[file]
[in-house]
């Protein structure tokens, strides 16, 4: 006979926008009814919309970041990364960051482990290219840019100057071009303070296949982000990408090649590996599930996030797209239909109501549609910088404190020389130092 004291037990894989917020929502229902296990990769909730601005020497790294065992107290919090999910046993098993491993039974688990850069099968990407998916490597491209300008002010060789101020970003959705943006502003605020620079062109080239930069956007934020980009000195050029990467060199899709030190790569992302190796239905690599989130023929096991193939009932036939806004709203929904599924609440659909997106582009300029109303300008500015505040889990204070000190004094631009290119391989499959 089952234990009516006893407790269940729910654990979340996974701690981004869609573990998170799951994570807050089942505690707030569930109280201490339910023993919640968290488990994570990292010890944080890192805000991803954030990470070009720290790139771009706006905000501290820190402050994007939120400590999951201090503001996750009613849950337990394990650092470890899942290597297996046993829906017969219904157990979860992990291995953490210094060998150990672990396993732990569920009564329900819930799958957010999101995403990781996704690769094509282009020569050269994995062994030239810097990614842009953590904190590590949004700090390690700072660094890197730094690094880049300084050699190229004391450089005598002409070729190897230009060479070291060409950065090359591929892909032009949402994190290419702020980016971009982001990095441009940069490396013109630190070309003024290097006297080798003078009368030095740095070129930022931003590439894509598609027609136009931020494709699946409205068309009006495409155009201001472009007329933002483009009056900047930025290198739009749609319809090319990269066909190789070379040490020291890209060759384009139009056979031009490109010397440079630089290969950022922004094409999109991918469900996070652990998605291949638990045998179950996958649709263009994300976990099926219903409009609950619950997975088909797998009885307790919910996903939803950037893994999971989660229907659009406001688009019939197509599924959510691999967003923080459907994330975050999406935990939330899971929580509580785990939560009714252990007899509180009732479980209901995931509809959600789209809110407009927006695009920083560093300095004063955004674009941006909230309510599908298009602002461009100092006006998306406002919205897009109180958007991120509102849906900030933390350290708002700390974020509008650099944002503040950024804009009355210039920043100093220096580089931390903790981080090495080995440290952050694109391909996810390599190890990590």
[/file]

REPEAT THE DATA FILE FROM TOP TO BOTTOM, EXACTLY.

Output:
[in-house]
């Protein structure tokens, strides 16, 4: 006979926008009814919309970041990364960051482990290219840019100057071009303070296949982000990408090649590996599930996030797209239909109501549609910088404190020389130092 004291037990894989917020929502229902296990990769909730601005020497790294065992107290919090999910046993098993491993039974688990850069099968990407998916490597491209300008002010060789101020970003959705943006502003605020620079062109080239930069956007934020980009000195050029990467060199899709030190790569992302190796239905690599989130023929096991193939009932036939806004709203929904599924609440659909997106582009300029109303300008500015505040889990204070000190004094631009290119391989499959 089952234990009516006893407790269940729910654990979340996974701690981004869609573990998170799951994570807050089942505690707030569930109280201490339910023993919640968290488990994570990292010890944080890192805000991803954030990470070009720290790139771009706006905000501290820190402050994007939120400590999951201090503001996750009613849950337990394990650092470890899942290597297996046993829906017969219904157990979860992990291995953490210094060998150990672990396993732990569920009564329900819930799958957010999101995403990781996704690769094509282009020569050269994995062994030239810097990614842009953590904190590590949004700090390690700072660094890197730094690094880049300084050699190229004391450089005598002409070729190897230009060479070291060409950065090359591929892909032009949402994190290419702020980016971009982001990095441009940069490396013109630190070309003024290097006297080798003078009368030095740095070129930022931003590439894509598609027609136009931020494709699946409205068309009006495409155009201001472009007329933002483009009056900047930025290198739009749609319809090319990269066909190789070379040490020291890209060759384009139009056979031009490109010397440079630089290969950022922004094409999109991918469900996070652990998605291949638990045998179950996958649709263009994300976990099926219903409009609950619950997975088909797998009885307790919910996903939803950037893994999971989660229907659009406001688009019939197509599924959510691999967003923080459907994330975050999406935990939330899971929580509580785990939560009714252990007899509180009732479980209901995931509809959600789209809110407009927006695009920083560093300095004063955004674009941006909230309510599908298009602002461009100092006006998306406002919205897009109180958007991120509102849906900030933390350290708002700390974020509008650099944002503040950024804009009355210039920043100093220096580089931390903790981080090495080995440290952050694109391909996810390599190890990590």